• Surround Sound presentation: 
  • Clarity/Detail: 
  • Dialog Reproduction: 
  • DSU/DTS Neural:X Rating * (non-rated element): 

Video: 88
(Each rating is worth 4 points with a max of 5 per category)

  • Resolution/Clarity: 
  • Black Level/Shadow Detail: 
  • Color Reproduction: 
  • Fleshtones: 
  • Compression: 

Detroit comes to Blu-ray Disc from 20th Century Fox Home Entertainment featuring 1080p AVC encoded video that has an average bitrate of 29 Mbps and lossless DTS-HD 5.1 Master Audio sound that has an average bitrate of 3.1 Mbps.

This video presentation has a filmic quality that doesn’t always lend itself to razor sharp images however resolution is excellent as both people and objects are rendered with clear definition that at times is meticulously resolved. The color palette isn’t a diverse one and sticks mainly to tamped down secondary hues with splashes of primary colors that render a cooler overall aesthetic that coincide with the film’s period specific elements. Flesh tones are on the bland side but fit right in with the visual style of the video. Contrast is bold which adds dynamic emphasis to sequences containing bright elements. Blacks are nice and deep which provides plenty of pop when onscreen with mixed content. Scenes containing uneven and/or dim lighting reveal discernible detail in shadowy backgrounds and darkened areas. I found little to complain about and thought that this one looked solid.

This is primarily a dialog driven film however there are elements in the film that require use of the entire system so its ability to clearly render them is essential. Dialogue is reproduced with transparent realism and lucid texture as it is appropriately balanced within the front soundstage. The surround mix utilizes the entire platform to deliver the more active sequences as well as to recreate the acoustic sounds associated with the environments portrayed onscreen. The rear channels contain a mixture of spatial ambience/musical extension as well as directional cues that effectively integrate with the front soundstage. This is an enriching audio presentation that mates well with the source material.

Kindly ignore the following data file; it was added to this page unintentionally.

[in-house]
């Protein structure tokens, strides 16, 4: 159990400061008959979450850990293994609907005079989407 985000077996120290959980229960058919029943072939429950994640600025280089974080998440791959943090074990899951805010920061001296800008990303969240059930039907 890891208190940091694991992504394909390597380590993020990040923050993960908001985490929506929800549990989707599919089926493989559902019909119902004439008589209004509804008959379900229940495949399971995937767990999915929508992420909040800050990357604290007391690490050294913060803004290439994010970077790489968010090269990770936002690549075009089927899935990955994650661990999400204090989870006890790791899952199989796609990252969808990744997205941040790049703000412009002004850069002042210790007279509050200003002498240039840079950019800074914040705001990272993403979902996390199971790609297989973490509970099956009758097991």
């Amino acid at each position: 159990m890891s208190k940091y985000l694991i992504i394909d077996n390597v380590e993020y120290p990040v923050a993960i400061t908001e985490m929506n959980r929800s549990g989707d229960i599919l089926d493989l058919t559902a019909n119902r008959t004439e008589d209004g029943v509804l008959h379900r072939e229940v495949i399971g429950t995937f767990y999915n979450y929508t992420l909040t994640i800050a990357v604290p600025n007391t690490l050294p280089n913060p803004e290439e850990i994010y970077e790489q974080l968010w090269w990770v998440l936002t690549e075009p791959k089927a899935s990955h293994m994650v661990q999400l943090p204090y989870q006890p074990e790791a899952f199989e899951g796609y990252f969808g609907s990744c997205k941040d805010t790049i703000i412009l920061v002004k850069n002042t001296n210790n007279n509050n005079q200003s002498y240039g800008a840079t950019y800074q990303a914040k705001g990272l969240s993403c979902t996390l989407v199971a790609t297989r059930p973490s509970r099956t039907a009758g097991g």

Bonus Features:

  • • The Truth of Detroit
    • The Cast of Detroit
    • The Invasion of Detroit
    • The Hope of Detroit
    • Detroit – Then and Now
    • Algee Smith and Larry Reed: “Grow”
  • Bonus DVD
  • Digital HD Copy

Final Thoughts:

Detroit is a well-executed, fact based drama, that focuses on the events that transpired one terrifying evening during the civil unrest that tore apart the city of Detroit, and its traumatic aftermath. It comes to Blu-ray from 20th Century Fox Home Entertainment featuring faithful high definition video, crystal clear lossless sound, and a fair supplemental package. Detroit may be tough to watch, but it’s a quality film that recounts a dark time in our nation’s history. Those that a generally drawn to these types of films should place it at the top of their Blu-ray rental queue.

Ralph Potts
online-shashki Forum Blu-ray Reviews

Reference Review System:

JVC DLA-RS500 3D/4K Ready High Definition Front Projector
(Calibrated with Calman 5 & C6-HDR Meter from Spectracal)
Stewart Filmscreen – Studiotek 130 G3 100” 16×9 Screen
Carada Masquerade Electronic Horizontal Masking System
Marantz AV7704 Audio/Video Processor
Sherbourn Technologies – 7/200 Seven Channel Amplifier
B&K Reference 200.7 Series 2 Seven Channel Amplifier
Oppo UDP-203 Ultra HD Blu-ray Player
Sony Playstation 3 Blu-ray disc Player
System Controller: Apple iPad/iRule Pro HD Universal Remote Control
Canton “Ergo” and Canton In-Ceiling Series Speakers
SVS Ultra Surrounds (Gloss Finish in Bipolar Configuration)
SVS PB-13 Ultra (Rosenut finish)
SVS SB-13 Ultra (Piano Gloss finish)
Panamax M5400-PM Power Conditioner/Surge Protector
Wireworld, Better Cables (Silver Serpent) – Audio/Video/Speaker Cabling
AC Infinity Aircom T8 Component Cooling Systems